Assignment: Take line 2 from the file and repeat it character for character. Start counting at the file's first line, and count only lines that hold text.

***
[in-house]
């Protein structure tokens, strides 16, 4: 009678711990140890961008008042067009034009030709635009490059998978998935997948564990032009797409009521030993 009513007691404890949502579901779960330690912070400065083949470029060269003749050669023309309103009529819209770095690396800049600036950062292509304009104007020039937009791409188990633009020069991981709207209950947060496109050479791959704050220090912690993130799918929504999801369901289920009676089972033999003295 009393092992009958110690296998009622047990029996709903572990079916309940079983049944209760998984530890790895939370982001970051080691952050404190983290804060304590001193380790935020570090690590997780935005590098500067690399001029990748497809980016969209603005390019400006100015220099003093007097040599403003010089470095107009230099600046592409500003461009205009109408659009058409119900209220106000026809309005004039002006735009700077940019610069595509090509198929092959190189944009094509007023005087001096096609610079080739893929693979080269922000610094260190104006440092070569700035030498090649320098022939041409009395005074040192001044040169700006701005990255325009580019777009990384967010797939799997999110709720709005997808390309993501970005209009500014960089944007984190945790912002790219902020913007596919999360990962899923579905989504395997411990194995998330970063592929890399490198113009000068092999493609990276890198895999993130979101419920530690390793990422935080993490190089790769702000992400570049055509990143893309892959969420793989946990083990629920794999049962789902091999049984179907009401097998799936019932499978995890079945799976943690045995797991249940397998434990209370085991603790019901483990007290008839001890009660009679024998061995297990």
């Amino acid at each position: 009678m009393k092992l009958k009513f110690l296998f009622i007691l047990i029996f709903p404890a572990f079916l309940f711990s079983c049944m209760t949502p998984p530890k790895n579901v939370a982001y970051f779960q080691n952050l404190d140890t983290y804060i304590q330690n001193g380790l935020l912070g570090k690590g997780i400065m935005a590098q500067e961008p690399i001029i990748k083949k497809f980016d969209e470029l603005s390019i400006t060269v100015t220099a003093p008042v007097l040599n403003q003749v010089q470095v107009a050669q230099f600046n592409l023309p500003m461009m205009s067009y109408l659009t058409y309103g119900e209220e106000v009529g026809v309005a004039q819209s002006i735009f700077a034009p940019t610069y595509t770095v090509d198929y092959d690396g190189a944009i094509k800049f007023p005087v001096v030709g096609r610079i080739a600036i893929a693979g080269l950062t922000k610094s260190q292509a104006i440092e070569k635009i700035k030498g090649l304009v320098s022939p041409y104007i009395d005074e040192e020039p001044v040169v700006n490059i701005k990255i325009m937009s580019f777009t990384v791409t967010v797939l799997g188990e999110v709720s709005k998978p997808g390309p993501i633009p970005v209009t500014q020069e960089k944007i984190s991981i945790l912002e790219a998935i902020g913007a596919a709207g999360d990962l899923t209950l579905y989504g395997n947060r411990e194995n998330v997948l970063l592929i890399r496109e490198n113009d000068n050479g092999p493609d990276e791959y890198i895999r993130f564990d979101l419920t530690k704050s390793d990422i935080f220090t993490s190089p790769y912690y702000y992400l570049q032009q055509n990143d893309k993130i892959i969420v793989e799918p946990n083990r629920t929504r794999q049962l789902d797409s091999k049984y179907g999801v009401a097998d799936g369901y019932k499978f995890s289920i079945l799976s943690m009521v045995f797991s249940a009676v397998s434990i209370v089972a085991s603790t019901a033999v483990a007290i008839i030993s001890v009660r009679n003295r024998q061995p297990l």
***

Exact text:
């Protein structure tokens, strides 16, 4: 009678711990140890961008008042067009034009030709635009490059998978998935997948564990032009797409009521030993 009513007691404890949502579901779960330690912070400065083949470029060269003749050669023309309103009529819209770095690396800049600036950062292509304009104007020039937009791409188990633009020069991981709207209950947060496109050479791959704050220090912690993130799918929504999801369901289920009676089972033999003295 009393092992009958110690296998009622047990029996709903572990079916309940079983049944209760998984530890790895939370982001970051080691952050404190983290804060304590001193380790935020570090690590997780935005590098500067690399001029990748497809980016969209603005390019400006100015220099003093007097040599403003010089470095107009230099600046592409500003461009205009109408659009058409119900209220106000026809309005004039002006735009700077940019610069595509090509198929092959190189944009094509007023005087001096096609610079080739893929693979080269922000610094260190104006440092070569700035030498090649320098022939041409009395005074040192001044040169700006701005990255325009580019777009990384967010797939799997999110709720709005997808390309993501970005209009500014960089944007984190945790912002790219902020913007596919999360990962899923579905989504395997411990194995998330970063592929890399490198113009000068092999493609990276890198895999993130979101419920530690390793990422935080993490190089790769702000992400570049055509990143893309892959969420793989946990083990629920794999049962789902091999049984179907009401097998799936019932499978995890079945799976943690045995797991249940397998434990209370085991603790019901483990007290008839001890009660009679024998061995297990």